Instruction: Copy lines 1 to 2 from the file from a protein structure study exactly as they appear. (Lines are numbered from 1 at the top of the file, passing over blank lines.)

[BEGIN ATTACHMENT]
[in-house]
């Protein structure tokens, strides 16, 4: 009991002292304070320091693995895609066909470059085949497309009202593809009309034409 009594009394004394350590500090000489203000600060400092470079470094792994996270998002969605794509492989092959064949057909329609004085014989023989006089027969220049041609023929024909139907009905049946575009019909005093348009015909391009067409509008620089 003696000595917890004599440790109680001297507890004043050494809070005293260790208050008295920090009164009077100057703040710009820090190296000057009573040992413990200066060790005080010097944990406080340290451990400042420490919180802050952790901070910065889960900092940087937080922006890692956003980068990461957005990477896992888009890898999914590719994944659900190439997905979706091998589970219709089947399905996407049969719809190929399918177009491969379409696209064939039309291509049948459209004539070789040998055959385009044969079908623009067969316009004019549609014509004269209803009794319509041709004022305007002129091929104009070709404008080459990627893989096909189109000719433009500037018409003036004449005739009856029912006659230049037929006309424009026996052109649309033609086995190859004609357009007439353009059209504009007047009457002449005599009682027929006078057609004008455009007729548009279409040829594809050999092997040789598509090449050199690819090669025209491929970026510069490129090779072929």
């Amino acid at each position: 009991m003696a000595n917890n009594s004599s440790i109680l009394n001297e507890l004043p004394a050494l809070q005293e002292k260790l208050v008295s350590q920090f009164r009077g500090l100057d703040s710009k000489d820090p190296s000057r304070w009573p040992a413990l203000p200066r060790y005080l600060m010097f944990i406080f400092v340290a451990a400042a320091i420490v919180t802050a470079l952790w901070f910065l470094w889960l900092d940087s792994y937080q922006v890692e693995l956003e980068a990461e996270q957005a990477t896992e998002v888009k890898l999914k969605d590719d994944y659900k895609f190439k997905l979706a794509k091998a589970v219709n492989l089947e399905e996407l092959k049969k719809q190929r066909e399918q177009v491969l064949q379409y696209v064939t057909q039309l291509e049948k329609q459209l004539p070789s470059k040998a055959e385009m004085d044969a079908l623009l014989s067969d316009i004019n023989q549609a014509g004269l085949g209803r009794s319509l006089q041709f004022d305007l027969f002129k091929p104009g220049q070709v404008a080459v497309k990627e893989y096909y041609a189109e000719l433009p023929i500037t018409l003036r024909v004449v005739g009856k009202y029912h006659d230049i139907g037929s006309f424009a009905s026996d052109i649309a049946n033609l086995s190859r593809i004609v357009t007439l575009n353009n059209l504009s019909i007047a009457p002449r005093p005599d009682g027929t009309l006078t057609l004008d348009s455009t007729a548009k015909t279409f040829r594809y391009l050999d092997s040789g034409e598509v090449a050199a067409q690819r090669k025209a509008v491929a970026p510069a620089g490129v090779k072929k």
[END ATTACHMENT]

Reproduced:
[in-house]
């Protein structure tokens, strides 16, 4: 009991002292304070320091693995895609066909470059085949497309009202593809009309034409 009594009394004394350590500090000489203000600060400092470079470094792994996270998002969605794509492989092959064949057909329609004085014989023989006089027969220049041609023929024909139907009905049946575009019909005093348009015909391009067409509008620089 003696000595917890004599440790109680001297507890004043050494809070005293260790208050008295920090009164009077100057703040710009820090190296000057009573040992413990200066060790005080010097944990406080340290451990400042420490919180802050952790901070910065889960900092940087937080922006890692956003980068990461957005990477896992888009890898999914590719994944659900190439997905979706091998589970219709089947399905996407049969719809190929399918177009491969379409696209064939039309291509049948459209004539070789040998055959385009044969079908623009067969316009004019549609014509004269209803009794319509041709004022305007002129091929104009070709404008080459990627893989096909189109000719433009500037018409003036004449005739009856029912006659230049037929006309424009026996052109649309033609086995190859004609357009007439353009059209504009007047009457002449005599009682027929006078057609004008455009007729548009279409040829594809050999092997040789598509090449050199690819090669025209491929970026510069490129090779072929």